Protest singing is a female art too. From sexual abuse to Grenfell, there’s a lot to be p*ssed about.
Jemima Foxtrot suddenly jumps into the middle of a sleepy, Dorset pub, takes a swig from a whiskey bottle she took from the bar and shouts “Kiss me, Help! I hate you.”
In a thick Yorkshire accent, she sings Shania Twain’s ‘Man! I feel like a woman’ and passes party hats around to punters. She then starts heckling poetry at them and expects them to join in.
“I make art about my life so I don’t have to talk about it”
The 30-year-old describes her work as confessional. “Kiss me, help! I hate you” follows the lives of three women all at transitional stages in their lives. Her show ‘Above the Mealy-mouthed sea’ was a semi-autobiographical rendition of her experience with childhood sexual abuse. ‘Melody,’ of her abortion. She quotes the proverb ‘I make art about my life so I don’t have to talk about it’– “I feel that quite strongly.”
Political music has moved into the spotlight in the recent couple of years thanks to the likes of ‘Stormzy.’ But it is not a new phenomenon. Female protest artists, from singers to poets have long used their talent for justice, change and healing.
Holly fisher, a poet from Bracknell, helped the women of Berkshire’s Women’s Aid’ to deal with domestic abuse, with her rap ‘Yo dominator.’
Jemima and Holly perform intimate and personal protests, which outside of poetry and spoken word, would be inexplicable. Kate Tempest and Grace Petrie are just two of the singer, songwriters who join them in the UK’s understated, yet growing, female protest movement.
Kate Tempest, an acclaimed lyrical activist doesn’t shy away from, well anything, from war to media scare mongering to climate change, and that’s just one single.
‘Europe is lost:’ “All the blood that was bled for these cities to grow…your kids are dosed up on medical sedatives, but don’t worry ‘bout that, man, worry ‘bout terrorists…the polar bears are dying.”
The women today aren’t searching for a voice, they are it -perhaps with a little help from their foremothers, Leslie Gore and The Slits. Even Beyoncé famously dedicated her Super Bowl performance to the “Black lives matter’ campaign with ‘Formation.’ Most recently H.E.R debuted her song ‘Anti,’ an R&B single that told all the trolls, racists and mainstream beauty standards to f*ck off.
“Folk music is for disturbing the comforted, and comforting the disturbed”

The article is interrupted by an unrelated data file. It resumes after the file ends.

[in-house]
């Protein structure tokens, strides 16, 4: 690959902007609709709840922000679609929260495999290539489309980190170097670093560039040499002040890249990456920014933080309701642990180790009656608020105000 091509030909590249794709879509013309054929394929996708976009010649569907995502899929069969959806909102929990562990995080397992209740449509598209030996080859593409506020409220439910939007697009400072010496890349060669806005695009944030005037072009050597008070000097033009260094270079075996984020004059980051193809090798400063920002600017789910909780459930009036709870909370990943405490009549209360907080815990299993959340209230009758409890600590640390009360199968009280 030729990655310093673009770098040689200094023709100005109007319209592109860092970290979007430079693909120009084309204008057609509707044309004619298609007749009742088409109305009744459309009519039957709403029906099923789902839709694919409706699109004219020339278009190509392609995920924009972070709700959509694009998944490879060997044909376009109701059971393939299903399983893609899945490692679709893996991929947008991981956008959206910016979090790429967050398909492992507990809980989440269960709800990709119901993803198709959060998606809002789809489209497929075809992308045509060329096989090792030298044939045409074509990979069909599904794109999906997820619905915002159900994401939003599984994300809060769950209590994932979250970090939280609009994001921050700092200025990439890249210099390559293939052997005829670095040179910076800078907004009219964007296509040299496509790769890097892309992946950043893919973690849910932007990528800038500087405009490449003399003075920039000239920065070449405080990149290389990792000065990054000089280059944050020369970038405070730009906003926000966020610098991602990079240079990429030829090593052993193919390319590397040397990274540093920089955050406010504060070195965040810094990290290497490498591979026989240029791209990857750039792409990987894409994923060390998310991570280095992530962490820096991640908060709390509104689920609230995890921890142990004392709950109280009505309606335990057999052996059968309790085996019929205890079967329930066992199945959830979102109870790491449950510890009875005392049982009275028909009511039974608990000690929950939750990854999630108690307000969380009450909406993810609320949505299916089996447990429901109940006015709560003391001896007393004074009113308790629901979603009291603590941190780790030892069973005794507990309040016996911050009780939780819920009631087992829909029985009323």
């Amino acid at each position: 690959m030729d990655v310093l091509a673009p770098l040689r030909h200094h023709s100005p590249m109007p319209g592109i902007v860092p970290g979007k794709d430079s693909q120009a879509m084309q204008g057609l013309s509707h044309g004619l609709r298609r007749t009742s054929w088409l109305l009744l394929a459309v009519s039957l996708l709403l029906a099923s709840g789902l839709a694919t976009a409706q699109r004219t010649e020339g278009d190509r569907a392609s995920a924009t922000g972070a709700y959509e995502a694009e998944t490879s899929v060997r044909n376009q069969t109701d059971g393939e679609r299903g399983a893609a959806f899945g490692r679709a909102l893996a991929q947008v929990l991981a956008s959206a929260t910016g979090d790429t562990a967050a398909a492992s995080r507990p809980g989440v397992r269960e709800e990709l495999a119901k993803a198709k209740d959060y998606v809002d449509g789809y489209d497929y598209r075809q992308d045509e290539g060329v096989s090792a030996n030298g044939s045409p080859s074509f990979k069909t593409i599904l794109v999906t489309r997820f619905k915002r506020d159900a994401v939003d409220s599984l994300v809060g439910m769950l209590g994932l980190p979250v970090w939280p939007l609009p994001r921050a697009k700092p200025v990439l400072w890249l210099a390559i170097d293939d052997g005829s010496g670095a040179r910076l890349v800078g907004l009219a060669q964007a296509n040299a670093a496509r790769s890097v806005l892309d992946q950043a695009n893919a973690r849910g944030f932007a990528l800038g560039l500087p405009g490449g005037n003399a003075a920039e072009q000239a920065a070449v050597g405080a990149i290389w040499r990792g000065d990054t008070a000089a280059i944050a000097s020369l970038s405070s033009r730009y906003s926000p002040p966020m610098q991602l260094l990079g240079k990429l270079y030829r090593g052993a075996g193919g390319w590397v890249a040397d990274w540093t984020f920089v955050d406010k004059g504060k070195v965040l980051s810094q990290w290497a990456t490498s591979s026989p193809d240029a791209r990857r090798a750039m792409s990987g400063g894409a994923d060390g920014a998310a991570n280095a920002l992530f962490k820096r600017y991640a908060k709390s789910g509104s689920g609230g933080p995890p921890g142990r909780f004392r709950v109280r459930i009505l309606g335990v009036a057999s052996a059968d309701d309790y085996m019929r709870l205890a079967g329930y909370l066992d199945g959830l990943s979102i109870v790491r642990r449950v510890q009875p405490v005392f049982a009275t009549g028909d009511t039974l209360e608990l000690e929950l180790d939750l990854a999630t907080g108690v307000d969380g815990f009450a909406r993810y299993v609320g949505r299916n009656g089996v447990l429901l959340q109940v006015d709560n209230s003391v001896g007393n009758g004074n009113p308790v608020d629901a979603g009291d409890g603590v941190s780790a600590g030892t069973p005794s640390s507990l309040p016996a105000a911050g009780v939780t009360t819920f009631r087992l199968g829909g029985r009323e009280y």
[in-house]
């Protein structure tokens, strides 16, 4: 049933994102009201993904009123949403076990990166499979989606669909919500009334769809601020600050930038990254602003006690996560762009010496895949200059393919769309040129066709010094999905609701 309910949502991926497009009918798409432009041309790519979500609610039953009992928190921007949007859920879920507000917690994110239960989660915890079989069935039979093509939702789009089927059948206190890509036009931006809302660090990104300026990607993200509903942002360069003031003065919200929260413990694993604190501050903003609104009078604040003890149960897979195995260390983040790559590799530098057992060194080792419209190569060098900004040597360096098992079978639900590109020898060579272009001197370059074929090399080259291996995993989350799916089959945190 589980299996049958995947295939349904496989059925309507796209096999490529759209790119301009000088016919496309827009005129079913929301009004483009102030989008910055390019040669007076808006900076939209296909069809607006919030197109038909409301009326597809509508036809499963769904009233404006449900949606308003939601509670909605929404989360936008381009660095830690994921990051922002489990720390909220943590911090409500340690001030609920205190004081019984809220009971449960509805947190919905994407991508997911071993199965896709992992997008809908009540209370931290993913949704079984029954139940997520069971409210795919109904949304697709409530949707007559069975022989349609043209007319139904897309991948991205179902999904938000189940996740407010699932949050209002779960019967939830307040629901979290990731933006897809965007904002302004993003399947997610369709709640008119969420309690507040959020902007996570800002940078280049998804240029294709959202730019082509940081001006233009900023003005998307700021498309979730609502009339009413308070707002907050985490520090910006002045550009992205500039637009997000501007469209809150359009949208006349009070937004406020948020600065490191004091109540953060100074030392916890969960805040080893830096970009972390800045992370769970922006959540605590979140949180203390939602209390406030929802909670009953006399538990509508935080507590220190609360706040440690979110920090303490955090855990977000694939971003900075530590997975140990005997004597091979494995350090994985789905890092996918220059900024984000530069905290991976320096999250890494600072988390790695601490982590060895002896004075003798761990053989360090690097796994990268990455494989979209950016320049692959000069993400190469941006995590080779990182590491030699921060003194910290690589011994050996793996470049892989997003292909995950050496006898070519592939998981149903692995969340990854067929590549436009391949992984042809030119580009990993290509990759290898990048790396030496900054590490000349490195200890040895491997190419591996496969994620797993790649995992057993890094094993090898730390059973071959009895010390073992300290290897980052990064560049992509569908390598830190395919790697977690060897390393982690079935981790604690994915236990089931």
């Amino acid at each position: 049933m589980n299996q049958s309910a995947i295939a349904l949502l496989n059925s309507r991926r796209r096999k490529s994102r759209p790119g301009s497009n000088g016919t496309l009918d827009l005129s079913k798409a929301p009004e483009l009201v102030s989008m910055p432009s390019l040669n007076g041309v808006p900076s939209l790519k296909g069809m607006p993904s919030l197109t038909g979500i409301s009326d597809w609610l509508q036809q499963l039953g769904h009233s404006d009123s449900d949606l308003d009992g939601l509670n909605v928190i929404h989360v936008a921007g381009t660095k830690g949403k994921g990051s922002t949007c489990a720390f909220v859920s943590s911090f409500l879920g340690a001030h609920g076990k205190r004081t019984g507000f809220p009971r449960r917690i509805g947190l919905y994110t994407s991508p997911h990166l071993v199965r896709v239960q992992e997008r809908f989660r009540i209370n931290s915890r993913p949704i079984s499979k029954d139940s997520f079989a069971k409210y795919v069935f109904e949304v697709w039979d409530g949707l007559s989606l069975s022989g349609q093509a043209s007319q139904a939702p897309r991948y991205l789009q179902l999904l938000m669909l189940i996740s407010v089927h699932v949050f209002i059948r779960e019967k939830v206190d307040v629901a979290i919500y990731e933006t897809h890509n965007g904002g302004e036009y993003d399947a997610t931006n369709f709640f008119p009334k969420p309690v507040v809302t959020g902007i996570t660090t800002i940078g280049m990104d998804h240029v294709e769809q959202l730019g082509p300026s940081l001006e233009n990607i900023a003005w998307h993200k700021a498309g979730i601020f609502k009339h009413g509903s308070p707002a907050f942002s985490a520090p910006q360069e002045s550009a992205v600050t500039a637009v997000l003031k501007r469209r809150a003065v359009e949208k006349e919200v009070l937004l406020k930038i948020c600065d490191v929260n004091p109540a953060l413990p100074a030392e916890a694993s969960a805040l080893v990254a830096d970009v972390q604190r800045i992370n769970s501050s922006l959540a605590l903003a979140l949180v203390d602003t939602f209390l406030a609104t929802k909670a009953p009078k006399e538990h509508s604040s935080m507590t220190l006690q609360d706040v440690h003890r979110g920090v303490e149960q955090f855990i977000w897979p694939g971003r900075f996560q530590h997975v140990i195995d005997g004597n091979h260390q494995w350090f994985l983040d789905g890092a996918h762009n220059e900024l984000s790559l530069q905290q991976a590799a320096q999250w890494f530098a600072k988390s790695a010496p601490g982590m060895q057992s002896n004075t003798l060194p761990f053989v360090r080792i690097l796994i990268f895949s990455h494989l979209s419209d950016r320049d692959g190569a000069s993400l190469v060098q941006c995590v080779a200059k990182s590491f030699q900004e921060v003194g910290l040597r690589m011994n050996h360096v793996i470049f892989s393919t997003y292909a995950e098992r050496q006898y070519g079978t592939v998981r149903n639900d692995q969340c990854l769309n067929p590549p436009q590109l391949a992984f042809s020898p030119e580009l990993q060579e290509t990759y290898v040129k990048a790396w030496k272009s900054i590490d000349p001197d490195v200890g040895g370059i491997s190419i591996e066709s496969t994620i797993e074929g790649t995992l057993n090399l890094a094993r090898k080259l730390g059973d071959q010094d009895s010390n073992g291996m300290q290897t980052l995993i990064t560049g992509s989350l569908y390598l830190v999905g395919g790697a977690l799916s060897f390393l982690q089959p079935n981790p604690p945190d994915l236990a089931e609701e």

Maddie Morris, a young folk protest singer confesses, protest music does not have to be defined by “someone very explicitly talking about this policy and this political party. But actually it can be a lot more subtle than that, and in some ways…just as powerful.” BBC’s Young Folk award winner, finds that they are in fact the political subject, “if you’re gay, and if you’re a woman, in some contexts, your existence is political.” If they were to start their career by writing love songs about boys, like a Taylor Swift pop serenade, they would never have been told they were a political artist.
They decided to use their music with the specific intention of talking about power structures and politics, “everyone is seeing so many awful human rights violations and atrocities around us and what’s great about music is it has that transparency…folk music is for disturbing the comforted, and comforting the disturbed.”
In this Trump and Brexit era, why shouldn’t music be used to challenge those in power? Stormzy, Dave and Kendrick Lamar have topped charts with their political protests from ‘Vossi Bop’ lyrics “F*ck Boris” to Kendrick’s Black Lives Matter anthem ‘Alright.’
During the UK’s election in December 2019, Grime4Corbyn made a comeback with #Grime4Corbyn 2.0. The second wave of the movement which started in 2017 to get more young people to vote. Stormzy and other grime artists and MC’s such as ‘Novelist’ have been the famous faces of the movement. However, the female artists involved, include protest singer Nadine Shah, Shura, Katy B and Nadia Rose. In most cases, not the first names or even the first five names mentioned when searching for the cause.